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Format: Paperback Verified Purchase
if you like to get feel for the 'reality' of conflcit and what people will do and can do this is very good read. Can be slow and dry in places but does not detract from the qulaity of the book and story
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Format: Kindle Edition Verified Purchase
I think that Mr Chapman was an amazing man. The first half of the book was a great read. But after that its entirely about trudging through the jungle. Yes the jungle is a very tough place, we understand that. But please I dont need half a book describing the horrors of the jungle.
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Format: Paperback Verified Purchase
Personal account of 1 mans war, I read this after readying the back of the book and was very excited, the books starts off with his adventures from school to Greenland, it had some good bits to it but seemed rushed through in places. Then comes the war against the Japanese. Ok I was expecting along comes some behind the lines soldier who does to the Japanese what the Vietcong did to the Americans in vietnam. Erm.... No.

Spoiler alert.

He does hardly anything. Can honest say I felt cheated!
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Format: Paperback
I came to this book already knowing a fair bit about Spencer Chapman's exploits, but wanted to learn something of what he did after he returned to 'normal' life. That period was 25 out of his 64 years, but gets a paltry 8 pages out of 324 in this book.

Most of the book is devoted to Spencer Chapman's travels in the Himalayas & Tibet, Greenland, and Malaya during WWII. I am always worried when, in books like this, I find rudimentary mistakes. In an incident in Greenland, Spencer Chapman and two others deduced they were close to, but north-west of, a tent they were trying to locate. Moynahan describes how the three of them spread out and then walked in a north-westerly direction!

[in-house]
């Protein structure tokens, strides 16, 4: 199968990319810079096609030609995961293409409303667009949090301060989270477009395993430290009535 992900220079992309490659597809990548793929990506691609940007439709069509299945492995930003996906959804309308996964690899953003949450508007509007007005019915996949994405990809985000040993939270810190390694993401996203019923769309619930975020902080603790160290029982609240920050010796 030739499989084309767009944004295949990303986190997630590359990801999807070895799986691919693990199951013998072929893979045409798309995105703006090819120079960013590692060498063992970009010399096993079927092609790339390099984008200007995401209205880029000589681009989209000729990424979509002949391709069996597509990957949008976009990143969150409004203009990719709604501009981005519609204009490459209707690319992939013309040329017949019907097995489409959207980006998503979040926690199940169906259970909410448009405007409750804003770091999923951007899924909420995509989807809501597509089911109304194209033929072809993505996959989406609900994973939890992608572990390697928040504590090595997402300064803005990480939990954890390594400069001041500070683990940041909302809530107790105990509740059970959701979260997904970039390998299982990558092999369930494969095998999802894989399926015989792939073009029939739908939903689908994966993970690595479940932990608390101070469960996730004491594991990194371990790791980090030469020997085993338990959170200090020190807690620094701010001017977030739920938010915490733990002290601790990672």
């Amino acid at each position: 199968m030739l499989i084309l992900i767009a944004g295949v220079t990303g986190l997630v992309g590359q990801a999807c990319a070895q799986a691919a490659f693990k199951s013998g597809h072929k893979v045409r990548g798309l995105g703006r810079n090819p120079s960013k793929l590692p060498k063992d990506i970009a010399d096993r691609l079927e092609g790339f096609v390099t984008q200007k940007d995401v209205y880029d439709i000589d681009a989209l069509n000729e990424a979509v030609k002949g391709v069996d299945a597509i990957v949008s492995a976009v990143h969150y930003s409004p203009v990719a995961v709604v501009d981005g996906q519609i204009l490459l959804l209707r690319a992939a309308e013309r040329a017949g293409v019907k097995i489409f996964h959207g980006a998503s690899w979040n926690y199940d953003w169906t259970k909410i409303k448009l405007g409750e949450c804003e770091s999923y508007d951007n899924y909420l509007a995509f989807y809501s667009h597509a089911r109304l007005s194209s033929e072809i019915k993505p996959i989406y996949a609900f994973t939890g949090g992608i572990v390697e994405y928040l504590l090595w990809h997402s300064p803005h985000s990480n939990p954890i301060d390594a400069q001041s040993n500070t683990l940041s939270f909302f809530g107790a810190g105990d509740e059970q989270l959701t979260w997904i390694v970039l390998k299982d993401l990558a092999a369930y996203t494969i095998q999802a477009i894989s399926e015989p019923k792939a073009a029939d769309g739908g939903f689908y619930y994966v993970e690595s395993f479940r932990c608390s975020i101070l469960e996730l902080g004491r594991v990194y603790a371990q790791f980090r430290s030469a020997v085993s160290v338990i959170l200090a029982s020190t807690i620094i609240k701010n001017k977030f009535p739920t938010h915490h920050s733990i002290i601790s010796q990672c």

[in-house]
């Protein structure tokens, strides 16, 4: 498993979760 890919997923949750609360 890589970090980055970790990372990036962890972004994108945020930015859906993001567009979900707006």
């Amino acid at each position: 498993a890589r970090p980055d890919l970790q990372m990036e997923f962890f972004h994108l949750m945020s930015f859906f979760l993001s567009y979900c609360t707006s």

The major part of Moynahan's book covers what is in Spencer Chapman's "The Jungle is Neutral". Apart from pointing out that in a few details what is in that book is not 100% true(!), Moynahan adds very little to the subject. He comments in places about what locations look like today, which seems totally irrelevant (but he'd obviously like us to know that he's visited them). I have just started re-reading "The Jungle is Neutral" and felt insulted by Moynahan's efforts. The maps in Moynahan's book are a straight lift (uncredited) of the originals, and the title of one of the most noteworthy chapters is the same ("The Mad Fortnight") as in Spencer Chapman's own book.

Moynahan's acknowledgement to others is scant, and there are no references. While reading his book I kept thinking that he was just re-telling what's in Spencer Chapman's own books.

Spencer Chapman was a remarkable survivor, and what he did is worth reading about, but do yourself a favour and get hold of his own books: Watkins' Last Expedition (Greenland), Memoirs of a Mountaineer (Tibet & Himalayas), and (especially) The Jungle is Neutral, which in my view read better than this biography.
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Format: Paperback
It started off quite interesting with freddys exploring Greenland but the author just skimmed over the men who went with him. How did they get together etc? A lot of questions about this! The jungle part was better but every so often the writing style seemed to just appear like separate paragraphs written by someone else. The word He and They started a lot of sentences and too many sentences were too short and could have been joined together making the reading flow better.

I agree with a previous reviewer - I really wanted to know more about freddys life after all the jungle trauma, illness etc. And how it affected him to such a tragic death.